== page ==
At next week’s World Future Society annual meeting in Orlando, attendees will hear things such as how to invest in technology and how the stock market might predict epidemics.


Amy Zalman, 46, who started last week as the nonprofit’s president and chief executive, responded to some business questions we fired her way.

Zalman most recently served on the faculty at the National War College in the District, where she specialized in national security.

How will the future change the business world?

Radically. What we think of today as a company or business may not exist in 50 years because of technological changes.

Offices could disappear, and we will be able to work from anywhere. Automation and robots will do our rote tasks, while workers perform uniquely human face-to-face work or do higher order cognitive and creative work.

Can Washington-based businesses, whether it’s a big defense contractor, hotel chain or computer software firm, learn anything from the WFS?

We offer Washington-based businesses techniques for looking ahead and figuring out how to prepare for threats and opportunities. Alternative energy systems, alternative food supplies, managing the effects of climate change — these are all business opportunities of the future.

Your field is national security. How does our national security look right now?

The international balance of power is radically shifting. We face transnational threats like climate change. Domestically, failures to educate and employ Americans may be a national security threat.

National security would benefit from a stronger focus on foresight and the future, instead of efforts to hold onto programs and systems that don’t really protect us from tomorrow’s threats.

Hello. We’re open

The new owners of the National Conference Center and West Belmont Place in Leesburg are busy reintroducing the facility to the neighbors in hopes of boosting business, which was ailing for years.

The center has expanded its Internet WiFi capabilities. The new owners hosted wine-tasting classes last week, and is beginning a six-week, free outdoor family movie series every Friday night, starting July 11. A wine festival is planned this fall.

The center, whose 250,000 square feet of meeting space filling 250 meeting rooms, is the largest government training center in the mid-Atlantic. It was originally built in the 1970s as a training center for Xerox. It is now used by private and public sector industries as a place to train employees.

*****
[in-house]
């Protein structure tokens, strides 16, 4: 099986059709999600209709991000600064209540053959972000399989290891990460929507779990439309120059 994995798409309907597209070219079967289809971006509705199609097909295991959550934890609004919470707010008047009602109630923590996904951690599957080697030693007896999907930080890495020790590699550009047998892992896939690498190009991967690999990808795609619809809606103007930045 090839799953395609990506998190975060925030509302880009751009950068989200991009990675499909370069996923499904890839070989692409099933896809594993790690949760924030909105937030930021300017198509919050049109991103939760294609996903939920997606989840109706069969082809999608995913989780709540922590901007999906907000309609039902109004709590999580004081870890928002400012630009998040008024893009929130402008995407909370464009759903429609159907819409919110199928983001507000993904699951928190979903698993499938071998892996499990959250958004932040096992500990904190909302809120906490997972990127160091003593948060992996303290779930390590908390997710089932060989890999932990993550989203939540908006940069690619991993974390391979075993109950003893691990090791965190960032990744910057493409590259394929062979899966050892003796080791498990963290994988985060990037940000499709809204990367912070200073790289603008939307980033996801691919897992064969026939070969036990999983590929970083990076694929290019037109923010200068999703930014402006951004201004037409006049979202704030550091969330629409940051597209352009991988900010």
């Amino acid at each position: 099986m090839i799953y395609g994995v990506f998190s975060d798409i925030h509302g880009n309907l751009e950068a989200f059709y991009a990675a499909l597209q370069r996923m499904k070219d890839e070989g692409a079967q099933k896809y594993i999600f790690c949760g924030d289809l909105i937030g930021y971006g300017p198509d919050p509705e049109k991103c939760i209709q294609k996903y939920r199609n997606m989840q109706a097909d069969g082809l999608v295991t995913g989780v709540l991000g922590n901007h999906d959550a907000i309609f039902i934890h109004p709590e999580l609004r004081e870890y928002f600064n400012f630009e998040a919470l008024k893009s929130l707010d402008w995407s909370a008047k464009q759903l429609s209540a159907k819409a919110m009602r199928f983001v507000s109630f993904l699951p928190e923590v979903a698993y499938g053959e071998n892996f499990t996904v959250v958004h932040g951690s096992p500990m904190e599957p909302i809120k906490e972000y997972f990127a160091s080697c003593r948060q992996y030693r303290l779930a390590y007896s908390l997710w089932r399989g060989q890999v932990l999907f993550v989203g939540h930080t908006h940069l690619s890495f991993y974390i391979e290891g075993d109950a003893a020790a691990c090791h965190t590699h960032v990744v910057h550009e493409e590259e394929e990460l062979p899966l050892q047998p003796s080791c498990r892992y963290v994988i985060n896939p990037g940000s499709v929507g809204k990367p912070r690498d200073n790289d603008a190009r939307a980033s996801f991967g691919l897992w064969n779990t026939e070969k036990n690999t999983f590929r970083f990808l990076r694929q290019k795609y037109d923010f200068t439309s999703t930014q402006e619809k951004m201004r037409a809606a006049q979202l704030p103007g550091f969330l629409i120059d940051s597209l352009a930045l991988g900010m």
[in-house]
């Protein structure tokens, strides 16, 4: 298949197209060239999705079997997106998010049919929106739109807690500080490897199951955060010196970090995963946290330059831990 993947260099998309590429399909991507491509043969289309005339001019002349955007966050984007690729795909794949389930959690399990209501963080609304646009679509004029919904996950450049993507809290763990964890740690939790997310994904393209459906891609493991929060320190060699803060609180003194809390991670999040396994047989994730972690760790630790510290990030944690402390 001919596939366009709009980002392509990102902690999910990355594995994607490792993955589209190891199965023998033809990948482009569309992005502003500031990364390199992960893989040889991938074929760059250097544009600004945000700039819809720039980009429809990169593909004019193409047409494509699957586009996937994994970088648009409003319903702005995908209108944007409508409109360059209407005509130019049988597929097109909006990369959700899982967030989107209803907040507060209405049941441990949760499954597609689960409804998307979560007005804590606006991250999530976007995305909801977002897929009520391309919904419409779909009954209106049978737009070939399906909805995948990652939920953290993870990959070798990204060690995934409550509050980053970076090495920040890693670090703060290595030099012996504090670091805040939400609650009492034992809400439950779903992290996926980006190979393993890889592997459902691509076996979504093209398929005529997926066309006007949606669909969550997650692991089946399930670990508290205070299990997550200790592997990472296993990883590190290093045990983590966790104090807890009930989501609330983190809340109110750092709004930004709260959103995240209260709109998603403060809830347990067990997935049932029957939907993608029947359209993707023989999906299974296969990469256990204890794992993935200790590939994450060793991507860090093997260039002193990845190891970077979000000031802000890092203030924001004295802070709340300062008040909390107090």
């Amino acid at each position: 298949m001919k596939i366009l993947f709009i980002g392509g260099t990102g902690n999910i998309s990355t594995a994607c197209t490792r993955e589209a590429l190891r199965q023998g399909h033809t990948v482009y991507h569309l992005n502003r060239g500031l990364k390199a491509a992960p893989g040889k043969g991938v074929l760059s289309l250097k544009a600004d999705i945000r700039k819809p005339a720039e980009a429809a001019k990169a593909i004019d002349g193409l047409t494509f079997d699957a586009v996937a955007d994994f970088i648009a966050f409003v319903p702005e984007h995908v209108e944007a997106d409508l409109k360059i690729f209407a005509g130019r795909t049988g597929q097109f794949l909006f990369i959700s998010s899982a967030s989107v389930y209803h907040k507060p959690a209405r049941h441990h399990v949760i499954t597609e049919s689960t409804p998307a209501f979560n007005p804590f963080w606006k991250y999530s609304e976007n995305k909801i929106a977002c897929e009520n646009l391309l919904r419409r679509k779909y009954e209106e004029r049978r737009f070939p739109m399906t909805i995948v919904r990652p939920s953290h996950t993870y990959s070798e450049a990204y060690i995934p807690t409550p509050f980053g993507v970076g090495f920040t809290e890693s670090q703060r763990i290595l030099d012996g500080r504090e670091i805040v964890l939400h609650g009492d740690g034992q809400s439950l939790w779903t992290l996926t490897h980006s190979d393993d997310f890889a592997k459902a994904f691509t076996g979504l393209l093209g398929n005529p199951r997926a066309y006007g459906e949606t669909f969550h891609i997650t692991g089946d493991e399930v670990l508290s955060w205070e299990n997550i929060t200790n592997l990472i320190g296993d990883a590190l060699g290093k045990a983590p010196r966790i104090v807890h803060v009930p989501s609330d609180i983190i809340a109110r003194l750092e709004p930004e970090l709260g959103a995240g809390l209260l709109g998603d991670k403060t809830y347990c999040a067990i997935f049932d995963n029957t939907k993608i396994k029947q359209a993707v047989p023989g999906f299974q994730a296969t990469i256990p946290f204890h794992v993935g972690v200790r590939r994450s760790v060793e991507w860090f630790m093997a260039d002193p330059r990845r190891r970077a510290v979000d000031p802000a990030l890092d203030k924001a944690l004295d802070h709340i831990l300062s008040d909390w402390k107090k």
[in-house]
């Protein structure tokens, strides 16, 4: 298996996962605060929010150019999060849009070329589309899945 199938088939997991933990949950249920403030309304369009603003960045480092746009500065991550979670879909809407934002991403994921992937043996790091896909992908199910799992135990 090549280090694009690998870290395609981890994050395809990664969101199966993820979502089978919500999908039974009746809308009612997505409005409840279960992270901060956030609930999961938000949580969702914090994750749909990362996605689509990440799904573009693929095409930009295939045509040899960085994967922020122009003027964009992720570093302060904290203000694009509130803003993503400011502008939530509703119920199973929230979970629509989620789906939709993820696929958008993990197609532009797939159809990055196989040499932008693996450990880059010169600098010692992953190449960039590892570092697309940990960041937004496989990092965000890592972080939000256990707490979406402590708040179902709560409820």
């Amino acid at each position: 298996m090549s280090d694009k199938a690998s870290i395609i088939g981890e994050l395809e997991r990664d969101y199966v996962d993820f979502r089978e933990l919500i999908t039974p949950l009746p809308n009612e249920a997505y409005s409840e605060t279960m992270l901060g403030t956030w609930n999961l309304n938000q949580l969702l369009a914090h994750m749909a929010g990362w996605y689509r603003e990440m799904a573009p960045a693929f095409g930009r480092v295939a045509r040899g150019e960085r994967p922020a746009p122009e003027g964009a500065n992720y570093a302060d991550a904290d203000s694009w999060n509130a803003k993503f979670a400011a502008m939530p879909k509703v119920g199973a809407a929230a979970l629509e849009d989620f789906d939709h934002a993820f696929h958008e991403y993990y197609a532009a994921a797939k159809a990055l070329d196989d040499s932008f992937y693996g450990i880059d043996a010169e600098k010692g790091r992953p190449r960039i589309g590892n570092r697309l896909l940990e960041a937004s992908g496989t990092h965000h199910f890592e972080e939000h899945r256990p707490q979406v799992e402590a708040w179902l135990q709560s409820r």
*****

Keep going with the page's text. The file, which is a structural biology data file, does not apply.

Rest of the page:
Its business took a hit during the Great Recession. Earlier this year, it was acquired by a joint venture of Connecticut-based Stoneleigh Capital and a real estate management firm.

The NCC derives revenue from two sources. Training, seminars, trade shows and conferences are one source. The other is social, which includes weddings and special events, such as wine tastings, and receptions.

The Buzz hears:

Xappmedia is holding its launch party at the National Public Radio offices on North Capitol Street July 9. Xappmedia allows radio listeners to talk back to ads on mobile devices and connect with offers made through those ads. The company was founded in 2012, but it released its products March 31, 2014. It went live on the NPR news app on April 8.

The company launched through NPR because the nonprofit radio organization has an online audience reach of 23 million listeners and NPR’s innovation is a good fit. And Xappmedia wanted to take advantage of NPR’s record of innovation.

Xapp Ads enable two-way communications by voice when consumers are listening to audio content through mobile apps.

Changing of the guard?

The corner offices at the Carlyle Group may still be occupied by its three founders, but change is afoot. Wall Street bigwig Mike Cavanagh settled into his Carlyle offices last Monday as a co-president. Carlyle earlier this year recruited Cavanagh, once considered the likely successor to JP Morgan’s chief executive Jamie Dimon, to be one of its next generation of leaders. Cavanagh took a $10 million pay cut in return for the potential to earn much greater long-term compensation at Carlyle. He teams up with Glenn Youngkin, a 20-year Carlyle veteran, in the new senior role. It’s a big step on the way to taking the reins from founders David Rubenstein, Bill Conway and Dan D’Aniello.